TABLE I Width (elemental divisions) null 0 line 0 l, 4 line 1 E'.,l'-.,spacel6 line 2 B,l-l, [9 line 3 CR 21 line 4 AN 23 line 5 M 25 line 6 W 31 line 7 The coded width signals 31021 are fed to a spacer timing multiplexer 330, which also receives character timing generator 320. The timing pulses 320a consist of a series of eight timed pulses which occur at intervals that are a function of the elapsed time required to scan each of the eight possible character widths. The multiplexer 330 allows the proper timing pulse, as determined by the coded width signal 310a, to pass to a sequence controller 340. The sequence controller 340 generates signals which shift the recirculating shift registers 50, coordinate the readout of stroke bits from the stroke generator 400, and reset the character timing generator 320.

The operation of the spacer detector 300 can be more clearly understood by referring to FIG. 5. The character timing generator 320 is shown in dashed lines and is seen to include a one-level shift register 321 having thirty-two stages. The shift register 321 is clocked by the basic clock pulses from the ten megahertz keyed oscillator 210 (FIG. 3). The shift register 321 is reset at a time reference T, to a state as shown in FIG. 5 with a l in the first stage and 0s in all other stages. Each clock pulse advances the 1 to the nextstage of the shift register so that it takes 32 clock pulses for the l to enter and move through the entire shift register. As an example, after four clock pulses (400 nanoseconds after T,,)-' the l is in the stage of the register denoted R and after 25 clock pulses (2.5 microseconds after T,,) the l is in the stage of the register denoted R Output leads are coupled to eight selected stages of the shift register, namely: R R R R R R R and R Pulsesappear on these leads as a result of the l passing through their associated shift register stages, and these pulses, T,,, are designated by their times of occurrence; i.e., T through T The spacer timing multiplexer includes eight AND gates 331 through 338, each of which receives one of the width signal lines 310a and one of the character timing pulses 320a. The output of each AND gate is fed to the input of an OR gate 339, the output of which is a spacer timing pulse occurring at a time corresponding to the end of the stroke of the specified character.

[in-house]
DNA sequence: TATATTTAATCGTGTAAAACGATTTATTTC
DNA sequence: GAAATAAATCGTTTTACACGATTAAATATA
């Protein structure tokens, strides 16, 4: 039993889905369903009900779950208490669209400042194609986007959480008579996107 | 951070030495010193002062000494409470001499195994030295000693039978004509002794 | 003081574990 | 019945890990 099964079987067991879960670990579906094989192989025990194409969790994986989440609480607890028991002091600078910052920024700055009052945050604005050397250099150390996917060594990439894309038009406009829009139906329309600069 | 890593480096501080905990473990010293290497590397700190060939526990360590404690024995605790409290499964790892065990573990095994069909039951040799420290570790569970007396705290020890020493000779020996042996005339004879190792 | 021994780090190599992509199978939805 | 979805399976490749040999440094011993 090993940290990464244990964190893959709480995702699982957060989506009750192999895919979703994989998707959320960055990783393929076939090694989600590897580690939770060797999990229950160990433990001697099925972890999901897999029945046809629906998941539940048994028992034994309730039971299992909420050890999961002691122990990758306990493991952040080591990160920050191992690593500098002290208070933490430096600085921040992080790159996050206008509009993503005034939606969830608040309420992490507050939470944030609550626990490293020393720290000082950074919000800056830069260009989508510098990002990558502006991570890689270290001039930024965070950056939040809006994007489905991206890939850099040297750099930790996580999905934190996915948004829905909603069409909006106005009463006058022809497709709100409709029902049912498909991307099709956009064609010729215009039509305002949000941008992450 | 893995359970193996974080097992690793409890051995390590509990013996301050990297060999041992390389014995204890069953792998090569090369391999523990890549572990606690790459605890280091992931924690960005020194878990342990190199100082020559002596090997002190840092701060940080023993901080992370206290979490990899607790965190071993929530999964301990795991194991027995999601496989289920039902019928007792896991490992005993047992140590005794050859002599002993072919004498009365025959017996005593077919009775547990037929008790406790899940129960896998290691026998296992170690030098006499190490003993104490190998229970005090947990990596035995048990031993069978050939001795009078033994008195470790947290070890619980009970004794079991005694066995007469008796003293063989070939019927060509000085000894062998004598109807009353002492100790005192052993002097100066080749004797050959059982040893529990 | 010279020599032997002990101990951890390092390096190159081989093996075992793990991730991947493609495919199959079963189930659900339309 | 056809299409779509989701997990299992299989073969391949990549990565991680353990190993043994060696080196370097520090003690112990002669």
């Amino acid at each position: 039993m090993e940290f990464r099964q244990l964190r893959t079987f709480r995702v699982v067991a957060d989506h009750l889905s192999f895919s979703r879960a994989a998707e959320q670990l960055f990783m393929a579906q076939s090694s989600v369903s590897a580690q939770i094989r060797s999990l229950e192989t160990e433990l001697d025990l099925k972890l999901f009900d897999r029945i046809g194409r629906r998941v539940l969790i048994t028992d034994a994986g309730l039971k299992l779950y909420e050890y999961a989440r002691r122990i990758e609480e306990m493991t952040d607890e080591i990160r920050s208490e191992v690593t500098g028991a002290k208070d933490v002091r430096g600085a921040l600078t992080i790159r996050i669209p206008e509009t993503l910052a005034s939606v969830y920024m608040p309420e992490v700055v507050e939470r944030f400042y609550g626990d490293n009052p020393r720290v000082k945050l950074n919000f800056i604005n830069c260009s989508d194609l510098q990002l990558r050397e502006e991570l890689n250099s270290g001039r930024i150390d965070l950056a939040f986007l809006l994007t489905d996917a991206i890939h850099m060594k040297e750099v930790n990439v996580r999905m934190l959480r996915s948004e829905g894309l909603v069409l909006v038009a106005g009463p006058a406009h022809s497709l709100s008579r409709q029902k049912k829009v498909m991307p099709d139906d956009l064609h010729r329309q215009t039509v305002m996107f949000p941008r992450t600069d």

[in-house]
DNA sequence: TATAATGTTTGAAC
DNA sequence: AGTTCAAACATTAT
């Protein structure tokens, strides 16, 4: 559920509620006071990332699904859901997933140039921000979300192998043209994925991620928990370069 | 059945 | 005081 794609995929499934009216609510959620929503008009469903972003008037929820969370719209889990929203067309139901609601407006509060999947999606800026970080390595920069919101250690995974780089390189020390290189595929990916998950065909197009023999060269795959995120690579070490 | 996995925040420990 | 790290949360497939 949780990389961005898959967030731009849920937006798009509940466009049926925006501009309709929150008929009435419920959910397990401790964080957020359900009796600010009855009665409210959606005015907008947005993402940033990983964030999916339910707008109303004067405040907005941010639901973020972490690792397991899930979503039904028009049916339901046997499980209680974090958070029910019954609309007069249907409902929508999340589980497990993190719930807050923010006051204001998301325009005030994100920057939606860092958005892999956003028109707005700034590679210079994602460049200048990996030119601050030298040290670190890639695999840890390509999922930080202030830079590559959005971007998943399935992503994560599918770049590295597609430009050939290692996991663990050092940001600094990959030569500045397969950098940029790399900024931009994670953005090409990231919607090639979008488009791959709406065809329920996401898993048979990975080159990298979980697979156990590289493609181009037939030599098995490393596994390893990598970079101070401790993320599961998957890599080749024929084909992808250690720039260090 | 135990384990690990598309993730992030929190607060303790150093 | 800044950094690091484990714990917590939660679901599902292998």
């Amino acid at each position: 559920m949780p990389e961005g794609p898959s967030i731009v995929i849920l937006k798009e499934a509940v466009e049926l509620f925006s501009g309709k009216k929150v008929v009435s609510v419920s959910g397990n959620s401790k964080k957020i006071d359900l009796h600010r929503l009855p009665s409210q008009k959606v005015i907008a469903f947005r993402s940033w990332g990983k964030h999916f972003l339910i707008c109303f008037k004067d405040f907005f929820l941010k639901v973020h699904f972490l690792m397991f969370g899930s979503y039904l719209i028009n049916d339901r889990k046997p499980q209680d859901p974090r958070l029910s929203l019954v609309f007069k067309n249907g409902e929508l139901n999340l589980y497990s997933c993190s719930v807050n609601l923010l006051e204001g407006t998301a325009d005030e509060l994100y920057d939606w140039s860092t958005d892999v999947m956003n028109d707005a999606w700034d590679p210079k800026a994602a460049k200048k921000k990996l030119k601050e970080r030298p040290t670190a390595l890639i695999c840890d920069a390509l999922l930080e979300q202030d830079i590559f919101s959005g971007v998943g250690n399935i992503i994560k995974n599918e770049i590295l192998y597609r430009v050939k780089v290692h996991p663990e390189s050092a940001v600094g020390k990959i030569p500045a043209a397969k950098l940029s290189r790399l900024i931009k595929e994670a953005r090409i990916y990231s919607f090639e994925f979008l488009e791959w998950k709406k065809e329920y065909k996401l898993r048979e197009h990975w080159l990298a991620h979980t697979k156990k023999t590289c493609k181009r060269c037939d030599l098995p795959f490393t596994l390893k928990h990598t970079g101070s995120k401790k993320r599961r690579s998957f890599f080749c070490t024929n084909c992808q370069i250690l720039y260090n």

The spacer timing pulse is fed to the timing controller 340 which comprises a one. level, four stage shift register 341 that operates in a manner similar to the shift register 321. The shift register 341 is clocked by the basic clock pulses from the 10 megahertz keyed oscillator. The spacer timing pulse resets the register 341 to the state shown in FIG. 5 with a 1" in the first stage (R,,) and 0 in the other stages (R, to R The next four clock pulses each advance 1 to the next stage of the register. Outputs 340a, 340b and 3400 appear sequentially, in the manner previously described, after stages denoted R,,.,,, R,,.,,, and R These outputs occur at the times T T and T i.e., one, two, and four clock pulses, respectively, after T,,, where T, is the time of occurrence of the spacer timing pulse relative to the time reference T,,. The output 340a is used to clock the recirculation shift registers 50, and the output 340b is fed to a horizontal position counter 220 which will be described hereinbelow.